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Discrete Random Variables Supplementary Problems for Beginning Statistics

By — McGraw-Hill Professional
Updated on Aug 12, 2011

Review the following concepts if necessary:

Random Variable

  1. A taste test is conducted involving 35 individuals. Random variable X is the number in the 35 who prefer a locally produced nonalcoholic beer to a national brand. What are the possible values for X?
  2. Ans.   The whole numbers 0 through 35

  3. A psychological experiment was conducted in which the time to traverse a maze was recorded for each of five dogs. The times were 4, 6, 8, 9, and 12 minutes. Two of the times were randomly selected and the difference X = largest of the pair – smallest of the pair was recorded. Give all possible pairs of possible selections, and the value of X for each outcome.
  4. Ans.   See Table 5.18.

Discrete Random Variable

  1. A die is tossed until the face 6 turns up. Let X be the number of tosses needed until the face 6 first turns up. Give the possible values for the variable X.
  2. Ans.   The possible values are the positive integers. That is, the possible values are 1, 2, 3, . . . .

  3. Identify the discrete random variables in parts (a) through (e).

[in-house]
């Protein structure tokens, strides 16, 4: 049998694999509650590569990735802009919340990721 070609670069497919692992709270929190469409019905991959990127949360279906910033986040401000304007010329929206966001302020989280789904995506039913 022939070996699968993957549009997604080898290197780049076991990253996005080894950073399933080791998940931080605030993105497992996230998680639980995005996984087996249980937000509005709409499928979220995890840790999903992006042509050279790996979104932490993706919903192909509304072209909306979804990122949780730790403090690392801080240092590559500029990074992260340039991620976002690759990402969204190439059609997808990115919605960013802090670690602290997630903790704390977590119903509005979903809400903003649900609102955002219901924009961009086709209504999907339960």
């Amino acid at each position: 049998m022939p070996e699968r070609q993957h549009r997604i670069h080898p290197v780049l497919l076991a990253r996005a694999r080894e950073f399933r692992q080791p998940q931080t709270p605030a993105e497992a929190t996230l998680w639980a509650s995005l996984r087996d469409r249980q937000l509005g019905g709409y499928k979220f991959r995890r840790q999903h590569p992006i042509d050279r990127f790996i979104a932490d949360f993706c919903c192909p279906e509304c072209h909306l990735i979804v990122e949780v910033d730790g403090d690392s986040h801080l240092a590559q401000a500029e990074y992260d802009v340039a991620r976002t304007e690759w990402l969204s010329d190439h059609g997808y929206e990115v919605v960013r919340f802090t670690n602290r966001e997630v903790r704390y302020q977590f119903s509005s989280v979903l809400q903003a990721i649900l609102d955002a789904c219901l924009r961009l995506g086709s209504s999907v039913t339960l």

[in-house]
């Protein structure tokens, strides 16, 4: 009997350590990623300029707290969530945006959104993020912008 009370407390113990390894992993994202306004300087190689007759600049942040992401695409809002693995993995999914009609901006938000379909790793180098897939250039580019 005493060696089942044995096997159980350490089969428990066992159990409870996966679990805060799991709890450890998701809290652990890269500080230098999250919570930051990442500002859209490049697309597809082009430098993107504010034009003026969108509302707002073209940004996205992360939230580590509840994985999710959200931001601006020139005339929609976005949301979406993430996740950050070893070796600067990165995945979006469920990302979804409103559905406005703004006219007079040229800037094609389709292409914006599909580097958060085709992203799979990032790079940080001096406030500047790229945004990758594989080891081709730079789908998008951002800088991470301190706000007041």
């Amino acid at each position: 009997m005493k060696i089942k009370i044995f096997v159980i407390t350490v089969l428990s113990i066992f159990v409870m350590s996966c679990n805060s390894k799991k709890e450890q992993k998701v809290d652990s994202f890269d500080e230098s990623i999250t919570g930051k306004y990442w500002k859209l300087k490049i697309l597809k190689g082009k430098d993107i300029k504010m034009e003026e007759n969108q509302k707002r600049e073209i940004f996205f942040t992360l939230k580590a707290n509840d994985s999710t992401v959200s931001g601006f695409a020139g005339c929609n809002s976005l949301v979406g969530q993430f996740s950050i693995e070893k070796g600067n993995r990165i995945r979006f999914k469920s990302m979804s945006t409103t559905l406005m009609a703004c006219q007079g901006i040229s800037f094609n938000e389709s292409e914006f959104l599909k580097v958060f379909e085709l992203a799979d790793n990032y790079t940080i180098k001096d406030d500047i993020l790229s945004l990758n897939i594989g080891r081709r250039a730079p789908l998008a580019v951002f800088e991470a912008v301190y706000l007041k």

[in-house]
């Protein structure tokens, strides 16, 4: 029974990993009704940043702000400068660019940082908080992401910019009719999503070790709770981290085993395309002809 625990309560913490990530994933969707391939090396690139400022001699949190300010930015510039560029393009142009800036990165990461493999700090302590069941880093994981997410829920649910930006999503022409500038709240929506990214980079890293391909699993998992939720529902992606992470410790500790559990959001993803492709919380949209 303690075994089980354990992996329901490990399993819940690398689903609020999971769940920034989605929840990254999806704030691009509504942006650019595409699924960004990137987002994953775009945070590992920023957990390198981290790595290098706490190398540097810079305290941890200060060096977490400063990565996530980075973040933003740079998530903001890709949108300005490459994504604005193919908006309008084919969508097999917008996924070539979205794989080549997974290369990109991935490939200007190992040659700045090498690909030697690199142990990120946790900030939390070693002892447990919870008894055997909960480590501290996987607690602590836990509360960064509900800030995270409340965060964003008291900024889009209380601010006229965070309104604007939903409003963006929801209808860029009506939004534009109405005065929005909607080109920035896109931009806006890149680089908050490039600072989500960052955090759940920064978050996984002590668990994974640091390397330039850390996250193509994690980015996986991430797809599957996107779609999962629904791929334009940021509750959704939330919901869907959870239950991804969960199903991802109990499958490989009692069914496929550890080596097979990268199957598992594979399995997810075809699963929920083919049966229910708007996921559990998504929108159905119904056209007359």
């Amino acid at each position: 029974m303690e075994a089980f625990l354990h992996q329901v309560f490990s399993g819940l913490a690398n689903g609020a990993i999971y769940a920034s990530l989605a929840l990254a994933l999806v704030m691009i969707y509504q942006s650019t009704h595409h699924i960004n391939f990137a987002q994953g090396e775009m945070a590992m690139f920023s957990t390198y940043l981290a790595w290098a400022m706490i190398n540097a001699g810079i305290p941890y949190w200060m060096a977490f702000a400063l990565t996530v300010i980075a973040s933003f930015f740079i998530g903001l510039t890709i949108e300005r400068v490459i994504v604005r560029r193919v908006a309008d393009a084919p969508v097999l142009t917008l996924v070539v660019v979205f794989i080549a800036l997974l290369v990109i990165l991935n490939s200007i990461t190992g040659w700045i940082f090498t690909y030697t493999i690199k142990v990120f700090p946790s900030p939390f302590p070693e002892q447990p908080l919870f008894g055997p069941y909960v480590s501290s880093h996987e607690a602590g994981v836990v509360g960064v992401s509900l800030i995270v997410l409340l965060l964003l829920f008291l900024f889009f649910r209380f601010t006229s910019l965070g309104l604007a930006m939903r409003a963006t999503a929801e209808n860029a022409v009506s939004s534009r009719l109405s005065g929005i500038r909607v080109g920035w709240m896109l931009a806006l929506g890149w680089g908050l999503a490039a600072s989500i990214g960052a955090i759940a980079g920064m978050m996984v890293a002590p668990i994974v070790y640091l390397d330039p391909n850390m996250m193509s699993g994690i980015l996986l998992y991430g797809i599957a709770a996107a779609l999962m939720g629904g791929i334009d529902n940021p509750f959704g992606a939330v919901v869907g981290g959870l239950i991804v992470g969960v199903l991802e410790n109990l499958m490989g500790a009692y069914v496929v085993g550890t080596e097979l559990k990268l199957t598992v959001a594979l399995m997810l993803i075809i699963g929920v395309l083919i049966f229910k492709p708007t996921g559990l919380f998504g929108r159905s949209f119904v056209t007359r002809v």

1. The number of arrests during a 10-day period during which the police apply a Zero-tolerance strategy
    2. The time workers have spent with their current employer
    3. The number of nurse practitioners per state
    4. The career lifetime of major league baseball players
    5. The number of executions of death row inmates per year in the U.S.
  4. Ans.   (a), (c), and (e)

Continuous Random Variable

  1. Identify the continuous random variables in the following list.
    1. Weight of individuals in kg
    2. Serum cholesterol level in mg/dl
    3. Length of intravenous therapy in hours
    4. Body mass index in kg/m2
    5. Cardiac output in liters/minute
  2. Ans.   All five are continuous.

  3. What is the primary difference between a discrete random variable and a continuous random variable?
  4. Ans.   There are values between the possible values of a discrete random variable which are not possible values for the random variable. This is not generally true for a continuous random variable.

Probability Distribution

  1. Suppose Table 5.19 gives the number in thousands of students in grades 9 through 12 for public schools in the United States. Let X represent the grade level. Give the probability distribution for X.
  2. Ans.   The distribution is given in Table 5.20.

  3. Which of the following are probability distributions? For those which are not, tell why they are not.
    1. P(x) = .2x2 , x = 1, 2
  4. Ans.   Parts (b) and (d) are probability distributions. Part (a) is not because Σ P(x) = 1.2. Part (c) is not because P(50) < 0.

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